Will historic Russia-China gas deal impact Alaska LNG project?

On Wednesday it was announced that Russia has signed a deal with China to supply the country with natural gas for 30 years. Russian gas company Gazprom CEO Alexei Miller said that the contract is worth about $400 billion. The gas will be shipped from Russia to China via a network of pipelines.

The deal has the potential to significantly impact Europe’s relationship with Russia and changes the power-dynamics between the United States and both Russia and China. Closer to home, people are questioning what, if any, impact that deal will have on getting Alaska gas to market.

Alaska is currently working on a plan with the big three producers—ExxonMobil, BP and ConocoPhillips—to build an 800-mile pipeline to carry gas from the North Slope to tidewater in Southcentral Alaska, where it would be liquefied and put on tankers headed to Asia markets. All told, the project is expected to cost up to $65 billion.

Larry Persily, the federal coordinator of Alaska gas pipeline projects, and a go-to gas analyst, doesn’t think that the Russia-China deal will have much of an effect on the project. “It’s not a death knell for Alaska LNG” he said.

For one, the focus has been on selling Alaska LNG to Japan and Korea. Secondly, China will still need gas, he said. But more than anything, price will dictate the viability of any LNG project. He said that the price envisioned for Alaska’s LNG will be competitive with what Russia is offering China.

It is, however, a reminder that we’re not the only ones selling gas, Persily said.

Interesting note: Gazprom’s Alexei Miller traveled to Alaska in October, 2008 to talk about Alaska’s gas. While in Alaska, Miller and his entourage met with ConocoPhillips executives, and with DNR Commissioner Tom Irwin and Deputy Commissioner Marty Rutherford. During the meeting, Miller predicted that a pipeline would never be built. He said that gas would eventually be put on tankers that, with the help of ice cutters, would carry gas through the Northeast passage.

Then-Gov. Sarah Palin didn’t make the meeting. She was on the presidential campaign trail.

Contact Amanda Coyne at amandamcoyne@yahoo.com


3 thoughts on “Will historic Russia-China gas deal impact Alaska LNG project?

  1. Brad Keithley

    Personally, I think there is more potential impact here than initially meets the eye. If constructed, this brings incremental supplies that most previously anticipated headed to the European market to the Pacific Rim market, putting more competitive pressure on those projects, like Alaska, the BC project(s) and Australia, that of necessity are mostly if not entirely focused on the Pacific Rim. I agree with Larry that price ultimately will dictate results, but increased supply will lower price, pushing the high fixed cost projects (like Alaska’s) more toward the margin.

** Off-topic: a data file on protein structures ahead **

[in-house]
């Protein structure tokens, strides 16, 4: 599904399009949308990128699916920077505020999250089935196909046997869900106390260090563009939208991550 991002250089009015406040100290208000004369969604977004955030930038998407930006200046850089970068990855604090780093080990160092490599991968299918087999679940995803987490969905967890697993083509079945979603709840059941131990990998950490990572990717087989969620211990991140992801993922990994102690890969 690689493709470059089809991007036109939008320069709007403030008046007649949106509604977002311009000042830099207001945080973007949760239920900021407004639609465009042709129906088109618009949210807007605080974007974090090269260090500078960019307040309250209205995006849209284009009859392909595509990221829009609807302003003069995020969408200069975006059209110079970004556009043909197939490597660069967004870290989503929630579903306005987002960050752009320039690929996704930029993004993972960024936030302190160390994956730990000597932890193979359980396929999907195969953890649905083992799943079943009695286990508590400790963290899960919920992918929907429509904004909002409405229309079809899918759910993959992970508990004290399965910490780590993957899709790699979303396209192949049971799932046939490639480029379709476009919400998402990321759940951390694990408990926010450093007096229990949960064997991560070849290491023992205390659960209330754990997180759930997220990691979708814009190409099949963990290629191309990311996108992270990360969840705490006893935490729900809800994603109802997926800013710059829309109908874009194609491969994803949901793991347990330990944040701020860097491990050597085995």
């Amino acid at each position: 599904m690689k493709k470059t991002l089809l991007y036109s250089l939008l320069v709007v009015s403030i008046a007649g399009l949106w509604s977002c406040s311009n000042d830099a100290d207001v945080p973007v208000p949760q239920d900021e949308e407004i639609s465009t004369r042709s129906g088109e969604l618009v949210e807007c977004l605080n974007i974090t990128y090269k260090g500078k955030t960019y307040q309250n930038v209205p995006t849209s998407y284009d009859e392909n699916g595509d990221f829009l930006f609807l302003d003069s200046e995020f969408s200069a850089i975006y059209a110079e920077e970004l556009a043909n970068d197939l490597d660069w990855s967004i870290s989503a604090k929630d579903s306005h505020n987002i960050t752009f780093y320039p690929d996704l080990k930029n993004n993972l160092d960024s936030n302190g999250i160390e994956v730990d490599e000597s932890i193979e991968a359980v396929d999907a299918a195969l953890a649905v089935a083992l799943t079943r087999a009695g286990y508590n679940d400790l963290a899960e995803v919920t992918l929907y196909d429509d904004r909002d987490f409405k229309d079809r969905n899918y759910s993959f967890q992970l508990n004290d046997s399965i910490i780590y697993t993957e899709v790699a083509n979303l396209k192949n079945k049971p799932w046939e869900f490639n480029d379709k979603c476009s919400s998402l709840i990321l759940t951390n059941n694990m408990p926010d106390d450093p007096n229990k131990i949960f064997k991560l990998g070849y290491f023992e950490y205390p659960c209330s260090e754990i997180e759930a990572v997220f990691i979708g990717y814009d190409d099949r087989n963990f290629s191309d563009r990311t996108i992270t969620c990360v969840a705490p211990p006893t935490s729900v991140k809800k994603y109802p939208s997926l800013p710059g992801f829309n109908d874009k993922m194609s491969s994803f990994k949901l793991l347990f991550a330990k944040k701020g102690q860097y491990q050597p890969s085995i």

2. Ellen

    This is a great story. You do a great job of making youreaders better understand the relevance of, in this case, an international deal to our lives here in Alaska. After reading this story, I went to google to learn more about Gazprom’s visit to Alaska and couldn’t find anything. You are a remarkable reporter. Your blog is my primary source for news.

  3. Lynn Willis

    Alaska’s immediate competition will be from Canada. The Kitimat project for a pipeline from Northern British Columbia to Kitimat B.C. for export to Asia is now into the feed stage. Our Alaskan plan still has to clear pre-feed. Pre-feed requires another 12 to 18 months and the first cash outlays of 35 to 43 million dollars from our now deficit spending state. .
    . After shale gas, how long ago in the past five years of the current Parnell Administration didn’t we clearly understand the AGIA project was not possible if it continued as a plan for a pipeline to Alberta? Despite the impact of shale gas, the AGIA plan never changed so we kept paying Trans Canada millions for nothing except for a permanent relationship with TransCanada to avoid being sued by them because the AGIA contract was so poorly written. .We simply got placed on the back burner (no pun intended).
    There certainly is no guarantee of anything at this point other than spending from the state treasury and a nice sounding promise for the upcoming state election for Governor and incumbent legislators

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